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Jun 27 11 11:46 PM

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Hi I have wrote some simple rules for the Horse and Musket period and was wondering if some people on here would like to play test them. Please let me know what you think? I am planning to use these rules with the WSS figures that are made by Wargames Factory. I can not wait for the cav and Artty to be made.

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#1 [url]

Jun 29 11 7:26 AM


I can't get your link to go anywhere except back to this post. Are you linking to the rules on a hosted site like Photobucket or Picasa? Or are you linking to them on a blog or other web site? I would be glad to take a look at them but need a direct link to wherever the rules are stored, and that location has to be accessible to the public. If the rules are stored on your computer and that is what you are trying to link to, then we will not be able to access them.


Never mind, I got to them. I see now that you simply uploaded the file. I'll review them and send some comments later. A couple of things I did notice right away:

1. Your movement rates and firing ranges are very generous considering the ground occupied by a typical unit. Assuming a 48" table width with each side having a 12" setup area, your cavalry will be withing charge reach on turn 2 and your muskets will be within range (conceivably) following deployment. Is that how fast you intended for contact to take place?

2. I realize that these are somewhat "generic" for all Horse & Musket periods, but "prone" really wasn't "done" in the WSS, or even in western European warfare until skirmishers began to come to prominence mid to late 18th century, and then only for skirmishers. Also, Infantry did not yet charge in column, columnar movement was strictly for road march and maneuver at this stage. Early 18th century warfare was still very formalized based on drill books and manuals, and was really still very similar to late renaissance warfare with very static lines and charges at the fast walk for foot and at the trot for cavalry.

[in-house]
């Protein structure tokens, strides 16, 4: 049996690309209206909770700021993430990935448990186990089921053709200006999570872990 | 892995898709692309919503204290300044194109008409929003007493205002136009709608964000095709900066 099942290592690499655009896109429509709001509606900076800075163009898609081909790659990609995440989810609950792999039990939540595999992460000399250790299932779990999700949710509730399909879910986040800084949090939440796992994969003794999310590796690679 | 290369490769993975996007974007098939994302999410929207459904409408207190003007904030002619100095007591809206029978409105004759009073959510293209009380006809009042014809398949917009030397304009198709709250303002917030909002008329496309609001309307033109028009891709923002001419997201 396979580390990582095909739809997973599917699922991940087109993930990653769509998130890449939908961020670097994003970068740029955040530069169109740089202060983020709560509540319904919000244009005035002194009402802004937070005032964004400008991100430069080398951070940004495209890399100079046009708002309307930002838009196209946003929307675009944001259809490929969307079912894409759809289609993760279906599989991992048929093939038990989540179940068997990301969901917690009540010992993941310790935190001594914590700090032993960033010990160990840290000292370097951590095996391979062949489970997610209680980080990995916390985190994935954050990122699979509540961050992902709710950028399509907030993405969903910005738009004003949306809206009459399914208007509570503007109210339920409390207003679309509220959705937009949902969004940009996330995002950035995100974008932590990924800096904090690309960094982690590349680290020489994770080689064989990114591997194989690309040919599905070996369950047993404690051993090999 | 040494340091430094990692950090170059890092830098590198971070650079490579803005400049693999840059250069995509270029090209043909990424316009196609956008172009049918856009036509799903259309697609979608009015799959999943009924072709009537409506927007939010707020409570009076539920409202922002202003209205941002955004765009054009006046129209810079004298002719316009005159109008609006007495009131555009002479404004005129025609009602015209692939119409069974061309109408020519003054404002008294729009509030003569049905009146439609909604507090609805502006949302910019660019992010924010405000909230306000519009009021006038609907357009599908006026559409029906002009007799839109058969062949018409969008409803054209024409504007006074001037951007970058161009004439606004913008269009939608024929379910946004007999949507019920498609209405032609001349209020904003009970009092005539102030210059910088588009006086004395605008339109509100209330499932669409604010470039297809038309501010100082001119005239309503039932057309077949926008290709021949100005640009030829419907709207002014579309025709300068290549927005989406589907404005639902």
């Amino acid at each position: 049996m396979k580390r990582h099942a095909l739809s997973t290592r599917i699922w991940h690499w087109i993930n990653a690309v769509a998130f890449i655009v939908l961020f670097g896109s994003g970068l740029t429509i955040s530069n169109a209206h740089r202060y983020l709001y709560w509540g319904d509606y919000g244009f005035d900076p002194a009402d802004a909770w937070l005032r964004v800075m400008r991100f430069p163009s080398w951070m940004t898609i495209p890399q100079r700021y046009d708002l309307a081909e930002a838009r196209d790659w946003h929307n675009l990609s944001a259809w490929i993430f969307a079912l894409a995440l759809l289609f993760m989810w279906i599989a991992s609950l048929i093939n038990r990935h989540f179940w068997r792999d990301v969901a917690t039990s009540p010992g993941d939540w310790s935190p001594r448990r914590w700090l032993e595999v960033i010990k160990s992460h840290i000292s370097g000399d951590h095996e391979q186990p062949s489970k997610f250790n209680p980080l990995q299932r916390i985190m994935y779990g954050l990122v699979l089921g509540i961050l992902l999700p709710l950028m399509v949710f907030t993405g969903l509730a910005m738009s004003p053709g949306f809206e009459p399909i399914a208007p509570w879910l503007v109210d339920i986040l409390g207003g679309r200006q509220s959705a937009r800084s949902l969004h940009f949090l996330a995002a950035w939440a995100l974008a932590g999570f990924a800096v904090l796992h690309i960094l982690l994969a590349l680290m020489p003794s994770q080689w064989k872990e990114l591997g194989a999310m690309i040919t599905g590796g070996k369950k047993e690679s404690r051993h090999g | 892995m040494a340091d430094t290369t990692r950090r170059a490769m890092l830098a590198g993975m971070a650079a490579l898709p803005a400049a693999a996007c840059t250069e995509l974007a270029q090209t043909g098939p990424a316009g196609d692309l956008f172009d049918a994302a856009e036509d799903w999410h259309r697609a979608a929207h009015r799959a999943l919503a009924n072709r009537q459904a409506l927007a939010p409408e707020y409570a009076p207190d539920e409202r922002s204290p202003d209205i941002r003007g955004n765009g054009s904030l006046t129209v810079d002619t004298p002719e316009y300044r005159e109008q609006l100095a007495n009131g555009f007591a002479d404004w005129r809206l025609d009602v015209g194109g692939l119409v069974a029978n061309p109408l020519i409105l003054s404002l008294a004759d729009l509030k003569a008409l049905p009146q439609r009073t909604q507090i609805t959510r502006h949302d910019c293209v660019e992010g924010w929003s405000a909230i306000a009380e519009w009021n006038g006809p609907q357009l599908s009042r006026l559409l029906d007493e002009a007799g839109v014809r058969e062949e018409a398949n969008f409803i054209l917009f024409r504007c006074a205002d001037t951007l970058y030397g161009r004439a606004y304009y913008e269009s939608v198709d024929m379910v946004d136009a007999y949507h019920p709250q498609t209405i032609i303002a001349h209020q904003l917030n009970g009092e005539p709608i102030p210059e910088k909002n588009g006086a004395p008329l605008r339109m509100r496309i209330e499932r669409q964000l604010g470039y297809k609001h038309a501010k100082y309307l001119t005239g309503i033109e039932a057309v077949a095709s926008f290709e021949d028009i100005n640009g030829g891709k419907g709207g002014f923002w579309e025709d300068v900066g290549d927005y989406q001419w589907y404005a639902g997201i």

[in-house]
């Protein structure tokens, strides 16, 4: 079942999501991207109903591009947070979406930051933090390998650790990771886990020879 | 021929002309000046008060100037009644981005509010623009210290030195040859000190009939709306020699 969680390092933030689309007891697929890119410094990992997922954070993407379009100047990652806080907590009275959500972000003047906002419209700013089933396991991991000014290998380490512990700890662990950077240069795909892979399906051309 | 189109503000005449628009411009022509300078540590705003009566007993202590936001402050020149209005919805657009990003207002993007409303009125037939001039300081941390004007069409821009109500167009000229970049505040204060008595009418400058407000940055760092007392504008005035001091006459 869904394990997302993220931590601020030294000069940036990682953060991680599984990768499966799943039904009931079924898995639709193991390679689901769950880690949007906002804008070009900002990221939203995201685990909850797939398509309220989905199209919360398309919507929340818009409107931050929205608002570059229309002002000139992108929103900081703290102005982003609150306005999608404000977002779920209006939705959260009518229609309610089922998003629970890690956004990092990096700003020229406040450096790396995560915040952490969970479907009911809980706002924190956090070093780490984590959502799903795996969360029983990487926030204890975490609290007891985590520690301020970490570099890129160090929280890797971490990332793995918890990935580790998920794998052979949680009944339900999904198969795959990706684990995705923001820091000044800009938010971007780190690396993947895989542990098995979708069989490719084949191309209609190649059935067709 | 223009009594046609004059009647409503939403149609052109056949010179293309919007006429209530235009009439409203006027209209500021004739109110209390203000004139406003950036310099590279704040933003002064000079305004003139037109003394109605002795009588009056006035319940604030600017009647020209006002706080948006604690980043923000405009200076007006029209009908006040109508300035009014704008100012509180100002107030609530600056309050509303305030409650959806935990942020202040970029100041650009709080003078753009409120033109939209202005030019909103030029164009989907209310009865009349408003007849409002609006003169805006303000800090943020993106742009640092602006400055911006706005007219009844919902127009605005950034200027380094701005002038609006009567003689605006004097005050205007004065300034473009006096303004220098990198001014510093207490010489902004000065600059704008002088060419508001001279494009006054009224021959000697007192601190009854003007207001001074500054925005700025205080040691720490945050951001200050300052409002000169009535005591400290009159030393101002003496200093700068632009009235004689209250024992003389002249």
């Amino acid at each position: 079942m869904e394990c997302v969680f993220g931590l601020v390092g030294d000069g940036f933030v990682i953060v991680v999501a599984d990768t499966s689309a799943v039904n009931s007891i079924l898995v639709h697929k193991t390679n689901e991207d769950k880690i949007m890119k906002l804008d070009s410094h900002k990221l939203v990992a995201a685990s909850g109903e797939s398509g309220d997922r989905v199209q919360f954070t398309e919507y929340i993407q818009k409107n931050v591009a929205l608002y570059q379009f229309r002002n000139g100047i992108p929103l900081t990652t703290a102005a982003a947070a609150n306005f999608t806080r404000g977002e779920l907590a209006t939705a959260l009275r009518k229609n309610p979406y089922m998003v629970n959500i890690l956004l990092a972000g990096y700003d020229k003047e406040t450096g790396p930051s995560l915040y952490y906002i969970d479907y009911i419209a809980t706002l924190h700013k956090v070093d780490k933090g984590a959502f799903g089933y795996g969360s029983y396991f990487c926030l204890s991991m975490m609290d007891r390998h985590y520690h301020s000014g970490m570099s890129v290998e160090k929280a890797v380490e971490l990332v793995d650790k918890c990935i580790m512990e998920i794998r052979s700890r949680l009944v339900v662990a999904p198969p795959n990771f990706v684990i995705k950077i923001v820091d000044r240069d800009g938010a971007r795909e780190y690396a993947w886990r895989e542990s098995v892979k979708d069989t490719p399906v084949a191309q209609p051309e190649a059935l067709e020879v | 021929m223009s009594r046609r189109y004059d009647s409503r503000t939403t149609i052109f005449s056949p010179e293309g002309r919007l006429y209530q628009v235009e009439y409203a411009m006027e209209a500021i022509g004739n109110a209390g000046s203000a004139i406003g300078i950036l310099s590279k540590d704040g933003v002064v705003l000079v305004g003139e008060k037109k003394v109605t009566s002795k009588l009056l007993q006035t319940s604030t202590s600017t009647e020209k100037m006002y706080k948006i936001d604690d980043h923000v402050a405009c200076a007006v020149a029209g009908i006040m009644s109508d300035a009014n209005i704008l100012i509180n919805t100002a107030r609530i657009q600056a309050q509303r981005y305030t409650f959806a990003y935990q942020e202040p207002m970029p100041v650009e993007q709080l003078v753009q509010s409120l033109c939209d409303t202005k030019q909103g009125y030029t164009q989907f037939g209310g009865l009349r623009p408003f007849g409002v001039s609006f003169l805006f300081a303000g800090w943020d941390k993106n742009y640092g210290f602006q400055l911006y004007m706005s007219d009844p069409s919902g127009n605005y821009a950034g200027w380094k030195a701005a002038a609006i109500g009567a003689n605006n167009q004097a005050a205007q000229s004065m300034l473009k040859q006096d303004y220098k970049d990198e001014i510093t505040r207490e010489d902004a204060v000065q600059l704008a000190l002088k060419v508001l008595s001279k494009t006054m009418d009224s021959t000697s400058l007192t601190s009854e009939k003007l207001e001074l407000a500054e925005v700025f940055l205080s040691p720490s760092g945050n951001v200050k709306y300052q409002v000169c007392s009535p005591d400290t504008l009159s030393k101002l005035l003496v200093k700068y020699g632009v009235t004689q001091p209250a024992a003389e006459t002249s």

Bill Sir William the Aged

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#2 [url]

Jun 29 11 8:25 PM

Bill's note 2 also applies to cavalry.

What level of action do you want to game?  How large would the units be?  With a 24 inch musket range, ground scale would be about 10 yards per inch.  A 600 man battalion would have a frontage of about 12 inches+.  A 120 man cavalry squadron would have a frontage of about 8 inches and a full Prussian regiment would be five times as wide.  Artillery would have a frontage of at least 12 yards per gun.  Pistols are not needed, unless you are doing a very small action with individual figures instead of units.  Cavalry would normally use the saber in melee.

One of the rule sets I use is Volley and Bayonet which also has large movement rates, so the movement rates in your rules are fine with me, though as Bill noted, on a four foot table contact will occur quite quickly.  The club I belong to also has a home grown set of Napoleonic rules with similar ranges and movements though the author has his battalions based on four inch wide stands.

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#3 [url]

Jun 30 11 12:43 AM

Thanks for the feedback, we use a large table at our club 8' by 6' so the ranges are based on that. I wrote these rules for my Battle of Jersey game that I am working on. They were designed for small company actions where 1 man = 10 men. The figures are based on their own and are placed on a magnetic tray. A normal infantry unit will be in 2 ranks of 10 men. With a unit breakdown of 17 men, 1 Officer, 1 Flag and 1 Drummer. A cavalry unit would be 7 men, 1 Officer, 1 Musician and 1 standard.

I have uploaded my new set version 2. With all the ideas from the feedback.

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